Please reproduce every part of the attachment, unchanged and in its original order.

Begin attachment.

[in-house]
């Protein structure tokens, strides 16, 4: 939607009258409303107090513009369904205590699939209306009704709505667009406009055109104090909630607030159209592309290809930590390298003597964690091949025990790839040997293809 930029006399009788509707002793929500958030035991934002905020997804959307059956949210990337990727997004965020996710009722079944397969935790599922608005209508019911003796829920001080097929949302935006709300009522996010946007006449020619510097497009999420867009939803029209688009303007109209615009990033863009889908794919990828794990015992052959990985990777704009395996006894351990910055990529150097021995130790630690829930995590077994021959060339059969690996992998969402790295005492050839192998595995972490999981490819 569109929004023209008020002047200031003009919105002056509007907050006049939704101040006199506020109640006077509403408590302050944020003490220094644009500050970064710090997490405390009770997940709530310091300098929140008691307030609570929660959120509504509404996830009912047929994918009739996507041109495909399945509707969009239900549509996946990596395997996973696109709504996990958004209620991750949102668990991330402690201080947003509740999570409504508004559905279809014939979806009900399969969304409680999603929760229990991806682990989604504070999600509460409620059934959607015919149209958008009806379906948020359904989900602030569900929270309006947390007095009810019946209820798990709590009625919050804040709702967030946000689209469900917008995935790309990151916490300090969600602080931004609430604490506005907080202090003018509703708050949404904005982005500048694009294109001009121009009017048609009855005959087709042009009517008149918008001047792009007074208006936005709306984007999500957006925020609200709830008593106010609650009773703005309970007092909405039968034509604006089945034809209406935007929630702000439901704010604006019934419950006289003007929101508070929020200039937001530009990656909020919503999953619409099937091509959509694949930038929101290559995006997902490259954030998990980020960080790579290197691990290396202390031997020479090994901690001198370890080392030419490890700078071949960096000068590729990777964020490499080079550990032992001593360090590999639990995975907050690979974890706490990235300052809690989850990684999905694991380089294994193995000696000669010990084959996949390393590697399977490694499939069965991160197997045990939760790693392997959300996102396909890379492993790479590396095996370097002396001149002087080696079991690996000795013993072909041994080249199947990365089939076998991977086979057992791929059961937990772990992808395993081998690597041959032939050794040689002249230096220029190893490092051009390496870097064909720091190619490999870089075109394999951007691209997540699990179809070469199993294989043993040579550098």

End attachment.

[in-house]
């Protein structure tokens, strides 16, 4: 939607009258409303107090513009369904205590699939209306009704709505667009406009055109104090909630607030159209592309290809930590390298003597964690091949025990790839040997293809 930029006399009788509707002793929500958030035991934002905020997804959307059956949210990337990727997004965020996710009722079944397969935790599922608005209508019911003796829920001080097929949302935006709300009522996010946007006449020619510097497009999420867009939803029209688009303007109209615009990033863009889908794919990828794990015992052959990985990777704009395996006894351990910055990529150097021995130790630690829930995590077994021959060339059969690996992998969402790295005492050839192998595995972490999981490819 569109929004023209008020002047200031003009919105002056509007907050006049939704101040006199506020109640006077509403408590302050944020003490220094644009500050970064710090997490405390009770997940709530310091300098929140008691307030609570929660959120509504509404996830009912047929994918009739996507041109495909399945509707969009239900549509996946990596395997996973696109709504996990958004209620991750949102668990991330402690201080947003509740999570409504508004559905279809014939979806009900399969969304409680999603929760229990991806682990989604504070999600509460409620059934959607015919149209958008009806379906948020359904989900602030569900929270309006947390007095009810019946209820798990709590009625919050804040709702967030946000689209469900917008995935790309990151916490300090969600602080931004609430604490506005907080202090003018509703708050949404904005982005500048694009294109001009121009009017048609009855005959087709042009009517008149918008001047792009007074208006936005709306984007999500957006925020609200709830008593106010609650009773703005309970007092909405039968034509604006089945034809209406935007929630702000439901704010604006019934419950006289003007929101508070929020200039937001530009990656909020919503999953619409099937091509959509694949930038929101290559995006997902490259954030998990980020960080790579290197691990290396202390031997020479090994901690001198370890080392030419490890700078071949960096000068590729990777964020490499080079550990032992001593360090590999639990995975907050690979974890706490990235300052809690989850990684999905694991380089294994193995000696000669010990084959996949390393590697399977490694499939069965991160197997045990939760790693392997959300996102396909890379492993790479590396095996370097002396001149002087080696079991690996000795013993072909041994080249199947990365089939076998991977086979057992791929059961937990772990992808395993081998690597041959032939050794040689002249230096220029190893490092051009390496870097064909720091190619490999870089075109394999951007691209997540699990179809070469199993294989043993040579550098």